Murray State because Memphis didn't seriously recruit him until
two days before the national signing date in April 1992. "Coach
[Larry] Finch called and said there had been some kind of
mix-up," says Brown, "and they thought I was actually some other
player named Brown. Holy smokes, how could they not know who I
was when I grew up seven miles from their campus?"
Through last weekend Brown was the nation's third-leading
scorer, averaging 26.4 points per game and shooting 44.2% from
outside the three-point arc--not bad for someone most colleges
shied away from because he played low post in high school.
Memphis isn't the only college that missed a chance to get
Brown. Arkansas offered him a track scholarship--Brown has
high-jumped 6'10" at Murray State--but he turned it down because
the Razorbacks' basketball coaches wouldn't guarantee him a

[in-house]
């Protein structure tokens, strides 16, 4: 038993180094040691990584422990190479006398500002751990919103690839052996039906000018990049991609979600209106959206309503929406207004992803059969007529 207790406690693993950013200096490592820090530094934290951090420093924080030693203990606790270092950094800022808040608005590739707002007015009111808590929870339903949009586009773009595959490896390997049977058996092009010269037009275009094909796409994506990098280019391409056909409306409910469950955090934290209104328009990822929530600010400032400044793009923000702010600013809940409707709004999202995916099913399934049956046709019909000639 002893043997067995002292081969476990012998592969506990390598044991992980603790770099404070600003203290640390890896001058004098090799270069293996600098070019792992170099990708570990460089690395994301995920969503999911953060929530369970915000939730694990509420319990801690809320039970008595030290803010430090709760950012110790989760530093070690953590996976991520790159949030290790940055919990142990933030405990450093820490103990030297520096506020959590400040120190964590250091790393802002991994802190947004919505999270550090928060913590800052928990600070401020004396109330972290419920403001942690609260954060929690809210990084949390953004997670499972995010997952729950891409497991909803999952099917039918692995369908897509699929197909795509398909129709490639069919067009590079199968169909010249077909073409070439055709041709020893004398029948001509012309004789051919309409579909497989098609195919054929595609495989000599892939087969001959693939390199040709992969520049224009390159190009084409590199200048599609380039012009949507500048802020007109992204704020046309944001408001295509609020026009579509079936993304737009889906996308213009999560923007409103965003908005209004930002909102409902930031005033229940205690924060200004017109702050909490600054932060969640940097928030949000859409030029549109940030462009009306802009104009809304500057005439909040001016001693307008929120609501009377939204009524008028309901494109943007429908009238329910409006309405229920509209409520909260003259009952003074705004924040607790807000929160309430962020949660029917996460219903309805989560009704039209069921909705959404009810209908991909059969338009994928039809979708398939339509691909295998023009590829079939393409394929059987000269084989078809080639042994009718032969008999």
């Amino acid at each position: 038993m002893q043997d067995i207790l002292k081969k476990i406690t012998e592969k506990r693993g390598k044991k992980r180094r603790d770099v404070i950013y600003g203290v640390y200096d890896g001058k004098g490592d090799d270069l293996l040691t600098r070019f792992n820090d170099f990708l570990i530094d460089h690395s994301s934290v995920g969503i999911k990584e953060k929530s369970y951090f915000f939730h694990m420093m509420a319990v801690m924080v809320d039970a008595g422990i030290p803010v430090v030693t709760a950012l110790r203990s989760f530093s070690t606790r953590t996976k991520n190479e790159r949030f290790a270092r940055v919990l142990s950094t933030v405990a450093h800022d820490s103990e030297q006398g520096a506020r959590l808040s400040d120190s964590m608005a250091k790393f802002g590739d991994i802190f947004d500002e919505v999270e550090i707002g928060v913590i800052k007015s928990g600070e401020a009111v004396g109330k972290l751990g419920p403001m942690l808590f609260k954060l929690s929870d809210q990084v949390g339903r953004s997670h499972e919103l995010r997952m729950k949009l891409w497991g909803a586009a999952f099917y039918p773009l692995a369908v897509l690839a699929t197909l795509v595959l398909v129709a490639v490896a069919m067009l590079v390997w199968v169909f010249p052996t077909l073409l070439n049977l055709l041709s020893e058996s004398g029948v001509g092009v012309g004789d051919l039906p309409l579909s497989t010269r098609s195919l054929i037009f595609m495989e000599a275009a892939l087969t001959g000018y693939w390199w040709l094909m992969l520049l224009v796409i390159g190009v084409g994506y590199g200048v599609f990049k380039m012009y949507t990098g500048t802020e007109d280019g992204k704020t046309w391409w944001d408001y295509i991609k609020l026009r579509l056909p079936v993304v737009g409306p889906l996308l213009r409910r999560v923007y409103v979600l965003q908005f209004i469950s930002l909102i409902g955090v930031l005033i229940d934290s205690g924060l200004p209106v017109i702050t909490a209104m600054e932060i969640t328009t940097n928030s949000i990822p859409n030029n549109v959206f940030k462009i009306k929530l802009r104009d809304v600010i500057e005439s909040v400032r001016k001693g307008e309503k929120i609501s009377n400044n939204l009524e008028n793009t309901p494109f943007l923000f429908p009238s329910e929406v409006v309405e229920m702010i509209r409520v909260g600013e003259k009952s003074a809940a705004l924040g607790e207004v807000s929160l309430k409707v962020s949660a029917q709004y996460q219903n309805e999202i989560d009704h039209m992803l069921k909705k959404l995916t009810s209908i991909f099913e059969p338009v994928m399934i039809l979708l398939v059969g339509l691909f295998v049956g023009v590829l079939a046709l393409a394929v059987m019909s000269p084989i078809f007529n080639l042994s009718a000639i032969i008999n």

chance to join their team, even as a walk-on.
Scott Edgar, a former Razorbacks assistant coach who took over
the Racers' program in 1991, was more than happy to offer Brown
a scholarship, however. "I was better off coming here, because I
got an opportunity to play right away," says Brown. "At a bigger
school I probably would have been on the bench for a couple of
years. If I was coming out of high school today and getting
recruited really hard by big schools, I'd still sign with Murray
State. I've enjoyed myself." He's also made himself into a
certain first-round NBA pick, according to many scouts.
Bradley's Anthony Parker, a 6'5" shooting guard, is only a
junior, but he too is attracting attention from the pros--and
eliciting comparisons to former Braves star Hersey Hawkins, who
now plays for the Seattle SuperSonics. Parker caught a lot of
people's eyes when he had 30 points, seven rebounds, five
assists and four steals in Bradley's 84-82 upset of Georgia Tech
in December. Twenty scouts and four NBA general managers turned
up that night at the Cable Car Classic to see Stephon Marbury
and Drew Barry of Tech, and Steve Nash of Santa Clara. They left
talking about Parker.
Like Brown, Parker is grateful that he ended up at one of
college basketball's more remote outposts. "I wanted to play
right off, not sometime in my junior or senior year," he says.
"I think to get to the NBA you have to keep getting better and